What a strange beast is the department store. A product of the industrial age, when the populations of cities suddenly grew at phenomenal rates, the department store was the small town general store on steroids. In 1886, Richard Sears started his mail-order business to compete with the general store for the rural customer – that is to say, most Americans. But, in 1920, the urban population surpassed the rural population for good. Mail order was no longer the most profitable business model. In 1925, Sears grudgingly opened his first retail store. It was an immediate success. In less than 20 years, there were more than 600 Sears department stores in the US. And not just Sears. Macy’s, Saks, Montgomery Ward, all manner of competing stores opened and succeeded in rapid order. Some catered to a luxury market, some to a discount market. It seems like every neighborhood had, nearby, a huge store where goods for the whole family could be readily purchased. But, now, with the advent of the internet, mail-order (Or should we say email-order?) is the convenient way to shop again. So what happens to these big stores?
The internet is wreaking havoc on retailers in general but on department stores in particular. We no longer need department stores to aggregate all sorts of products into a single location. We no longer need to leave home for items, like socks or frying pans, that do not need our personal inspection before purchasing – especially when returns are so easily managed.
Ironically, department stores online do make sense. There, it is useful to aggregate many items in one ecommerce site. Shopping can be done more efficiently, there’s only one checkout process and deliveries are more easily managed. So lost revenue from physical locations is, in part, being recovered online.
Department stores are downsizing, closing unprofitable locations and squeezing the wholesalers that supply them with goods to sell. According to Reuters, although department stores are seeing their revenues fall, they are still maintaining their profitability. So there’s hope the drop in revenue will bottom out soon.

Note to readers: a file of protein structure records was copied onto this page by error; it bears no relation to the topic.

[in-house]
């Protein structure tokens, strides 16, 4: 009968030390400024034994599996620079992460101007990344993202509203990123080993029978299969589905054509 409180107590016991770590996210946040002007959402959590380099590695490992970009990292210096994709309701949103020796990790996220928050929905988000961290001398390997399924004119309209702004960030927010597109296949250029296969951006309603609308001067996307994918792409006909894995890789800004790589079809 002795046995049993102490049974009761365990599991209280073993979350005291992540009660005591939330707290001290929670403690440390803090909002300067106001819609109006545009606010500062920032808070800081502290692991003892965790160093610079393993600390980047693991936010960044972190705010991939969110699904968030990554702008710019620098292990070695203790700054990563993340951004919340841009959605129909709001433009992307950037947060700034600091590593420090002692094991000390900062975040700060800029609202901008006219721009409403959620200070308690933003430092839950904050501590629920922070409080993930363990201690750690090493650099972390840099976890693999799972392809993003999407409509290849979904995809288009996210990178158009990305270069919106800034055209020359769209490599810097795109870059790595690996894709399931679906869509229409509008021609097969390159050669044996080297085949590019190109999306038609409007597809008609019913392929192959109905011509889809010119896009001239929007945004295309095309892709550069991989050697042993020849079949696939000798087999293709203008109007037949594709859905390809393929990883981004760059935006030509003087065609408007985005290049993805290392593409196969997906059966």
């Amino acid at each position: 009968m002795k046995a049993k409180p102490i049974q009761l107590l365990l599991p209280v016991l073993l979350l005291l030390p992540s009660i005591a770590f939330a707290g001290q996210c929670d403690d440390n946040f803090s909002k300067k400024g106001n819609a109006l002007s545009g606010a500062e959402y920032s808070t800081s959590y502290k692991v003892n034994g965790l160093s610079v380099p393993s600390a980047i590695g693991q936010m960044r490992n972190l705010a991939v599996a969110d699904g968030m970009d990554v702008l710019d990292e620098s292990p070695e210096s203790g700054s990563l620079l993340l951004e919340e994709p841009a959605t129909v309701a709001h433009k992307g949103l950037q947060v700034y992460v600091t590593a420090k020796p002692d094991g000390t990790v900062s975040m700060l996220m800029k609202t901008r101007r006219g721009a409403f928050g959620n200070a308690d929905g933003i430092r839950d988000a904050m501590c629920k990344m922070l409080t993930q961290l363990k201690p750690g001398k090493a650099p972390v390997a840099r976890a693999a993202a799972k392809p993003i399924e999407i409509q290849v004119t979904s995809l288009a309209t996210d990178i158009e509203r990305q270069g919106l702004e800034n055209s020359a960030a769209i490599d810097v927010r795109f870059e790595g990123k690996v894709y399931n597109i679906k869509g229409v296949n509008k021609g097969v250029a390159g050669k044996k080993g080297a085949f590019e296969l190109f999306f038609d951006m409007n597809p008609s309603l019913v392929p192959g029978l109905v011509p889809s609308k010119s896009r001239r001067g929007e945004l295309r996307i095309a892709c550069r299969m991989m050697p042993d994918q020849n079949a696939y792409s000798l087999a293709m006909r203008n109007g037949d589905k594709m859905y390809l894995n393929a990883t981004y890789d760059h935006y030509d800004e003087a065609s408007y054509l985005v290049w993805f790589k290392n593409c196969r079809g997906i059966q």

Branding the department store itself presents a special challenge. No one shops for the store, they shop for what’s in the store. It is the amalgamation of specific brands and price points that defines the store’s brand. Here the stores are showing mixed results. Every shopper knows what to expect when walking into a WalMart vs. a Target vs. a Macy’s. But some, like J.C. Penny’s are less well-defined. As a result, J.C. Penny is struggling more than the others.
But here’s something worth noting. The department store model of branding is employed by other kinds of businesses as well. Think of all the brands out there that are actually a collection of other brands. Shopping malls, for instance. If department stores are brand aggregators, what is a shopping mall that has two or three department stores as anchors, plus dozens more smaller retailers?
What about professional services firms? Most big law firms are named for founding partners who are long gone and whose reputations mean nothing to the firm’s current clients. Today’s clients are drawn to specific attorneys or practice areas within the firms that have brands of their own. The same can be said of CPA firms, financial services firms and others. Universities, hospitals, cities, they’re all aggregators, all defined by the brands they contain.
So if your brand is a brand aggregator, it could serve you well to take a look at today’s department stores and figure out which one is most like you. Is your brand a Macy’s, a WalMart or a Target? Then market accordingly. Is it a J.C. Penny, with no clear reason for being? Then time to start working on your brand.
Best Branding Reads – Week of January 23, 2017
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Thanks to Ken T. for sharing these interesting opportunities for place branding. What approach would you take?